Accidental discovery may revolutionize design method

Tuesday 14 Dec 21

Contact

Konstantinos Poulios
Associate Professor
DTU Construct
+45 45 25 42 72

Contact

Ole Sigmund
Professor
DTU Construct
+45 45 25 42 56

Facts

The new TOPCON project is supported by Independent Research Fund Denmark with DKK 5.2 million.  The project started in 2021 and lasts 3.5 years. The project manager is Professor Ole Sigmund.

The scientific article

See the scientific article about the new discovery
An accidental discovery in a research project is to be examined further and may result in completely new methods for designing.

Topology optimization is a recognized design method that makes it possible to create completely new design structures. The method has, for example, been used by DTU’s researchers to demonstrate new and lighter design options for a number of structures, including aircraft wings and the bridge deck on suspension bridges. This is achieved by letting a supercomputer distribute the material in a defined area divided into tiny ‘building blocks’ known as voxels. Each voxel can either be filled with material or be ‘air’, thus providing complete freedom for creating a new design.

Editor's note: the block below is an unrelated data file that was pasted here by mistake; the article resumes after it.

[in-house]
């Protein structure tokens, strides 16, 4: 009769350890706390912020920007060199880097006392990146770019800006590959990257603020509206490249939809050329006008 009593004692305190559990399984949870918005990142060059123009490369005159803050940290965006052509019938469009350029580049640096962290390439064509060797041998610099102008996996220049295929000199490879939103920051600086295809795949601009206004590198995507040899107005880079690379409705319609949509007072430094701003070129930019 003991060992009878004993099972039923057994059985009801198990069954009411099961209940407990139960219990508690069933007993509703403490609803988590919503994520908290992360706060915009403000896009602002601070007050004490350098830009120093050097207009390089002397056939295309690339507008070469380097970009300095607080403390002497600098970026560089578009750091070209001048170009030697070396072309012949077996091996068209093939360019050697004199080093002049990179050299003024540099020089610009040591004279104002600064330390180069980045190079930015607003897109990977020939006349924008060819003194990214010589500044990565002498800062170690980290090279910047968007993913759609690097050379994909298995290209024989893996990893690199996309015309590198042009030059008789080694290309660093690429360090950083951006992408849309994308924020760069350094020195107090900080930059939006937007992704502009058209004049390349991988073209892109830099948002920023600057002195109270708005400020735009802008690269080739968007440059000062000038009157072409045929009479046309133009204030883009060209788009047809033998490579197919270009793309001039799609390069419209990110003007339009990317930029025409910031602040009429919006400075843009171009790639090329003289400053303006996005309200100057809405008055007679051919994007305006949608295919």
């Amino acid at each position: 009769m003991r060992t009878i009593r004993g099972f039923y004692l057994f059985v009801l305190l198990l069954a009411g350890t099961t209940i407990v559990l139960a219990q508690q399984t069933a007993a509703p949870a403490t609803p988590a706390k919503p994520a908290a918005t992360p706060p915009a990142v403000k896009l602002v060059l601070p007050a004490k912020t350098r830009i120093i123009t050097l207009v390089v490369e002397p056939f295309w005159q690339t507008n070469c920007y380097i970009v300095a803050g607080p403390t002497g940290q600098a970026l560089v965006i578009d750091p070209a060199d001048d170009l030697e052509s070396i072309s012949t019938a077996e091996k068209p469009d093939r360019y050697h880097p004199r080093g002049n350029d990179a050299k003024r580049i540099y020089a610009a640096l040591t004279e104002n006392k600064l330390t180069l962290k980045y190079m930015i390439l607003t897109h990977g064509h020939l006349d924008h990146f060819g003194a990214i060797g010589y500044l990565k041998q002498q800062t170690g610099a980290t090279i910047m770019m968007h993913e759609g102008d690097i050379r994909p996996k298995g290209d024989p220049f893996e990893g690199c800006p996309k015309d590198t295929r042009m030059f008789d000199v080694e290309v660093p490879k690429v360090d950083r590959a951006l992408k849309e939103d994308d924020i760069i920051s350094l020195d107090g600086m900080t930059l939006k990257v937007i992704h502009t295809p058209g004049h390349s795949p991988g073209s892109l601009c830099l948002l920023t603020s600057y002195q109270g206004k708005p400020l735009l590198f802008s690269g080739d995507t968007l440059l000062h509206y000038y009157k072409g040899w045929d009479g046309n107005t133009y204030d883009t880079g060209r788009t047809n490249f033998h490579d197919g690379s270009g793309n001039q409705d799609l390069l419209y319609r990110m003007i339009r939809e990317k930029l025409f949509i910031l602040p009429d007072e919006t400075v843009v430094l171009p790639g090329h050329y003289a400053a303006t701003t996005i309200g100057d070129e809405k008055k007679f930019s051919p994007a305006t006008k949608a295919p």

Until now, it has not been possible to apply the design method to structures that have one or more internal contact points where part of the structure comes into contact with another part of the structure under load. This obstacle now seems to have been overcome.

“We’ve discovered by chance that—in the work with topology optimization—it is possible to compress the ‘air’ in a voxel to an extreme degree. This suddenly makes it possible for the ‘air’' in the simulations to transmit the contact forces in the same way as they would occur in reality. This means that topology optimization can be used to design structures with internal contact points,” says Associate Professor Konstantinos Poulios, who is part of DTU Mechanical Engineering’s internationally recognized research group in topology optimization: the TopOpt group.

Practical applications
Based on the new knowledge, the researchers at DTU have received funding for a project—TOPCON—the purpose of which is to develop the new method further. As there is already a proof of concept documenting that the method works, the next step is to make it more robust and effective for large calculations.

“In addition, we will examine to which products this type of topology optimization is applicable during the design phase. We already have a number of options in mind for which we need to explore the potential further,” says Konstantinos Poulios.

They include the part of a robot that is to grab and hold on to an object. Or the soles of a pair of running shoes, which should preferably be so solid that the runner avoids injuries while also ensuring that as little energy as possible is lost when the foot hits the ground and subsequently pushes off again.

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